Date Awarded


Document Type


Degree Name

Doctor of Philosophy (Ph.D.)


American Studies


Kara Thompson

Committee Member

Susan V Donaldson

Committee Member

Hannah Rosen

Committee Member

Alison Kafer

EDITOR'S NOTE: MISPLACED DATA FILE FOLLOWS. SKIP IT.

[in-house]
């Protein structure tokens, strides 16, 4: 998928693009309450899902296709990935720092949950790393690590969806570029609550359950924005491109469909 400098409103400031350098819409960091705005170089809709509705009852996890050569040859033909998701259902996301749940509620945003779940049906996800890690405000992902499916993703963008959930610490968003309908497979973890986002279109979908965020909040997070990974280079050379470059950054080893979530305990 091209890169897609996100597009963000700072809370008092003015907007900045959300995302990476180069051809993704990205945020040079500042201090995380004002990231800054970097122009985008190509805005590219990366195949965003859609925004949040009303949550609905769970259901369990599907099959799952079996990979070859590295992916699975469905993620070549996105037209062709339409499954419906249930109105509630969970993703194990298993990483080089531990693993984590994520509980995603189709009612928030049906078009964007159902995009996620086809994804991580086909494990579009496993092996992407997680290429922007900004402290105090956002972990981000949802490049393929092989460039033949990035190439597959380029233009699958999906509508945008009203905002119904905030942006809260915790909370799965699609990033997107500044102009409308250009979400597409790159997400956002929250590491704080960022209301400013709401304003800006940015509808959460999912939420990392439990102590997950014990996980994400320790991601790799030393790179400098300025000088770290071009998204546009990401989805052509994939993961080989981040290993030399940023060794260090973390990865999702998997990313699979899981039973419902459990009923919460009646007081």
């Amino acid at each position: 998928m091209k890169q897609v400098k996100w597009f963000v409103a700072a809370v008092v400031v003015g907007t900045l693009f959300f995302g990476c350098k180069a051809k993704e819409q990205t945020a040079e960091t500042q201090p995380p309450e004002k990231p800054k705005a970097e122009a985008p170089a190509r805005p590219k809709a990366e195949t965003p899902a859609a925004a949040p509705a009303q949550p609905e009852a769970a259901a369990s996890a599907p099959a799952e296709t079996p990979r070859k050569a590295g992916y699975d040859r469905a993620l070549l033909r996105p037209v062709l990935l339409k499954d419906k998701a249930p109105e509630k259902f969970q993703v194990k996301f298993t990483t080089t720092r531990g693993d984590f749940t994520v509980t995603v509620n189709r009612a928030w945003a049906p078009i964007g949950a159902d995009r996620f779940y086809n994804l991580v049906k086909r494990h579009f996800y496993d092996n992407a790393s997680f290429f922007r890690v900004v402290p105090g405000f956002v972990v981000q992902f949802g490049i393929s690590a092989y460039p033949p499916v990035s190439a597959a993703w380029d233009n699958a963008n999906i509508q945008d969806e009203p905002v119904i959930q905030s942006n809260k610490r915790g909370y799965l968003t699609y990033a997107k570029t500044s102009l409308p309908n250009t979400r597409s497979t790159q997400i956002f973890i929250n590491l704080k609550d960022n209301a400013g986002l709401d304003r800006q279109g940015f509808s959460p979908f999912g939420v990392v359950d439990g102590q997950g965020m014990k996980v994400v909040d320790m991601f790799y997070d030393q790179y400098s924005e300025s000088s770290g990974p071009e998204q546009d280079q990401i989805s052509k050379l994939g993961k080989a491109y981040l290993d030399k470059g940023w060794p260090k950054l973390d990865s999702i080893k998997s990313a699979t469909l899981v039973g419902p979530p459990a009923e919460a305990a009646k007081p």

Titled Settler States of Ability: Assimilation, Incarceration, and Native Women’s Crip Interventions, my dissertation examines narratives of Native women and youth incarcerated in federal institutions such as boarding schools and psychiatric facilities in the nineteenth and twentieth centuries. Native women and youth have been subject to forms of assimilation that assert gender conformity and ablebodiedness/ablemindedness as qualifications for inclusion in U.S. national life. Nevertheless, they were and have remained key narrators of Native/Indigenous cultural histories and the long-term effects of historic and ongoing colonization and incarceration. Each chapter focuses on a particular historical moment in which narratives—memoir, literature, congressional testimony, and archival records—critique settler techniques of gender assimilation that have historically relied on ableism, a system of oppression that targets disabled people. For example, Native women and youth have long been at the forefront of health and environmental activism. Throughout 2016 Native women and youth led the opposition to the Dakota Access Pipeline (DAPL). Considering the centrality of their activism, this project examines how the federal government has long recognized Native women and youths’ political power. The Bureau of Indian Affairs (BIA) targeted them as the primary subjects of assimilation projects intended to mold ablebodied/ableminded, healthy, productive, and gender conforming subjects beginning with sites of homemaking and domesticity. In other words, understanding the significance of Native/Indigenous health and environmental activism requires uncovering the ways in which the settler state has historically undermined Native/Indigenous political agency. My dissertation traces how this biopolitical management of Native/Indigenous life, or what I call processes of settler ableism, targets Native women and youth in different ways and in multiple time periods. To tell the story of Native women and youths’ rhetorical resistance to ableist gender assimilation methods, I analyze and do close readings of nineteenth-century American literature, Native/Indigenous memoir, congressional testimony, and archival records. I foreground this study of assimilation tactics with Native/Indigenous scholarship on settler colonialism, a framework for recognizing that Indigenous tribal nations predate the formation of the United States. Additionally, I draw on critical disability theory to examine state institutions as spaces and contexts for enforcing Native/Indigenous assimilation as an embodied process, and settler cultures and political forms, such as heteronormative nuclear family structures. I argue that Native narratives of colonization and incarceration critique federal modes of assimilation such as the boarding school system and contest historical arguments that Native women and youth required rigorous training in order to embody industrious forms of settler domesticity.




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